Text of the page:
After reflecting upon the Grade 3 Invasion Game unit (which you read about in the post below), myself and Mr Sota who I co teach Grade 3 with decided that the 'Create A Game' unit, would work really well as an adventure challenge unit in the future. As part of the CEESA Job A Like I created the image above to show the unit planned out using Kath Murdoch's inquiry cycle.
We (Alex Sota and myself team teach Grade 3) have just finished our Invasion Games unit and I wanted to share and reflect on the unit. We started off the unit posing the key question 'What skills are necessary to succeed in Invasion Games?' As we teach multiple classes we started off with the first group sharing their ideas, and then the next class would try and unpack the first classes ideas. This enabled the students unpack and get a deeper understanding of the ideas and concepts more quickly.
The unit started off as we had initially planned, playing a variety of invasion games like Capture the Flag, Beanbag Thieves and Benchball. We actively encourage students throughout our units to use the Wonderwall, the wall provides a space for students to post their wonderings and also encourages investigation and creates intrigue.
Whilst the wonderwall is great for shining a light onto what some of the students were thinking, we wanted to open this up to the rest of the grade. We used the wonderwall comments/questions as a communication prompt, these go out once a week through the homeroom. The communication prompt was done through padlet and this enabled students to expand on what their wonderings in the unit so far.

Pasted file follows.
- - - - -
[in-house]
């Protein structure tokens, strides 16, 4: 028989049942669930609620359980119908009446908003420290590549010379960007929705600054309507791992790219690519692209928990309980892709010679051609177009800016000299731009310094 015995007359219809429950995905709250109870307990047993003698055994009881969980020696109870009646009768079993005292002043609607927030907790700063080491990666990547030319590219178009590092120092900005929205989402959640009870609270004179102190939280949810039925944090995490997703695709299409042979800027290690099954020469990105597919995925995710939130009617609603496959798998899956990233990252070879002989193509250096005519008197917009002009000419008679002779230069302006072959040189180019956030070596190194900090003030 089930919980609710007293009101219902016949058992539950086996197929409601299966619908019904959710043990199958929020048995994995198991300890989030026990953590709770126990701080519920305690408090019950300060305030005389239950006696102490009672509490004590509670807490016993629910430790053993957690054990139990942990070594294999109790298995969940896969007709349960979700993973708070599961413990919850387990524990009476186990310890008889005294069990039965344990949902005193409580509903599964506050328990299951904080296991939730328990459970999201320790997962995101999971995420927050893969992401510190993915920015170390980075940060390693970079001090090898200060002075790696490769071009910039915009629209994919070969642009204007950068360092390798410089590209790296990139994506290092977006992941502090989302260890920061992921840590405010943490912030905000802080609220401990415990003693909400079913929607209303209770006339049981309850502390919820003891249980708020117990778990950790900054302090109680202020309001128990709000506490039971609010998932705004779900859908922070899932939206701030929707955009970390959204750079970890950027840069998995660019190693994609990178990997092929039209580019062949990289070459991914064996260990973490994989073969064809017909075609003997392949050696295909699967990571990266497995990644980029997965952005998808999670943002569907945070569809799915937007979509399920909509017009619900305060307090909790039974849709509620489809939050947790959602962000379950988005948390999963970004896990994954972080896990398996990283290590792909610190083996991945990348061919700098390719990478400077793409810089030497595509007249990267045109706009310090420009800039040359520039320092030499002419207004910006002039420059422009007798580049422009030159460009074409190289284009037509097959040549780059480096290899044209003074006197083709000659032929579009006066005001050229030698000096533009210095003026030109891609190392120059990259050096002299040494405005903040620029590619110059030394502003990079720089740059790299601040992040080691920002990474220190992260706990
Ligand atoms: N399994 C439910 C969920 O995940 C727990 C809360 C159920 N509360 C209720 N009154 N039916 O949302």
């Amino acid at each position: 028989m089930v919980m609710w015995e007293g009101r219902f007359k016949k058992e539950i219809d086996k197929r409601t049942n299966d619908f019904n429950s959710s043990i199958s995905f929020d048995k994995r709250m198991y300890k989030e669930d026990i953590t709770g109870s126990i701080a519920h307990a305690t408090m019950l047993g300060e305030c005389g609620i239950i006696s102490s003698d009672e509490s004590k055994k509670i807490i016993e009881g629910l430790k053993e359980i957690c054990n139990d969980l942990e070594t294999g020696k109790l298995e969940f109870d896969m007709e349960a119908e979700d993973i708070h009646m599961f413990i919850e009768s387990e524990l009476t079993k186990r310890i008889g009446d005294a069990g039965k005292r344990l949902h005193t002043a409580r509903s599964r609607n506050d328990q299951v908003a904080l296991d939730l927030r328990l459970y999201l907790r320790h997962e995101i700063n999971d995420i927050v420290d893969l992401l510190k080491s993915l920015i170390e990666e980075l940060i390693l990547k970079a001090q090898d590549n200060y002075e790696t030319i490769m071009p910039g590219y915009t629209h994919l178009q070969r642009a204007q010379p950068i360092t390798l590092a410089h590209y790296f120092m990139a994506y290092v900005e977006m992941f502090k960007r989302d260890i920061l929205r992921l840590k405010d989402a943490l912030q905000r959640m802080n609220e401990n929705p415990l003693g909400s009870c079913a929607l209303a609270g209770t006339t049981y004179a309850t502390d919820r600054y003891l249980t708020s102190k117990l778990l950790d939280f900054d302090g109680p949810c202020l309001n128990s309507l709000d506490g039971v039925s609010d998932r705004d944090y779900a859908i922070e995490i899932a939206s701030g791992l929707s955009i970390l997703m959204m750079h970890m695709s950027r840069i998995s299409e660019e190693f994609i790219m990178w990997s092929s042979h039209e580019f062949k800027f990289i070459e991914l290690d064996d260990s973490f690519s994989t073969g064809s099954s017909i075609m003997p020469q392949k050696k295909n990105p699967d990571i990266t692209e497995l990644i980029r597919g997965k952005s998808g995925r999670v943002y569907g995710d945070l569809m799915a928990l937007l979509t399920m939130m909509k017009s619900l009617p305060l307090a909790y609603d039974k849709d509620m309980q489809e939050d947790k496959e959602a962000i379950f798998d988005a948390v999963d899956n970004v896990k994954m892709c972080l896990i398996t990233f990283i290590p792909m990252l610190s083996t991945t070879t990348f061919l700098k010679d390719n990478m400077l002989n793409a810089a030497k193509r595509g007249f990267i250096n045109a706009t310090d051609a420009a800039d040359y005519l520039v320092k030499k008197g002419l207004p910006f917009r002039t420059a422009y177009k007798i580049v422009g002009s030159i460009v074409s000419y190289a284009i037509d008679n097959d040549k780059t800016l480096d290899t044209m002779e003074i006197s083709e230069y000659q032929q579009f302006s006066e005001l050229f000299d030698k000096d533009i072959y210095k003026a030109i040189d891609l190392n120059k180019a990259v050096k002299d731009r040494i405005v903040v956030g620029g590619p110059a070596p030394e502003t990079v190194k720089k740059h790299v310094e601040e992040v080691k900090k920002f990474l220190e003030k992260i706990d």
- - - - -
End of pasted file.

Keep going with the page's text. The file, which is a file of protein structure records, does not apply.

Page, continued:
When reviewing student responses through padlet, we saw that a common area that needed to be addressed was the role of 'captains' in a team. Due to this we adapted the unit, we wanted to create a unit which enabled us to focus on teamwork whilst still having students understand the big ideas of Invasion Games in Grade 3, managing and creating space. We decided that students would spend the remainder of the unit working in small groups; no more than 3-4, on creating their own invasion games.
Students worked in their groups, sharing their favorite invasion games and what aspects they liked of them, with the idea of taking their favorite parts and creating their own (semi) original game. Intertwined with this we also asked students to complete a Frayer Model on what being 'leader' meant for them, we encouraged the use of this word instead of captain, as we felt it is less authoritarian and there can be multiple ways in which you can lead.
When students had the basis of their game, we paired them up with another group who they had to present their game to and play, the other group gave feedback on how the game was presented and how it was to play. Roles would then be reversed. The feedback was used to make any needed changes to the game and presentations, prior to sharing their games with the class. As part of their assessment the students created a diagram, equipment list and a QR code which led to a video of them explaining their games.
When completing this unit, we were pleased with the progress the students had made on their understanding of team roles, especially relating to teamwork and leadership. The games that were created were semi-original and showed a good understanding of invasion games. We have now adapted this unit for next year to have the Adventure Challenge unit focus upon creating a simple tag game, for a recent job-a-like I put this to Kath Murdoch's inquiry cycle which I will post share soon.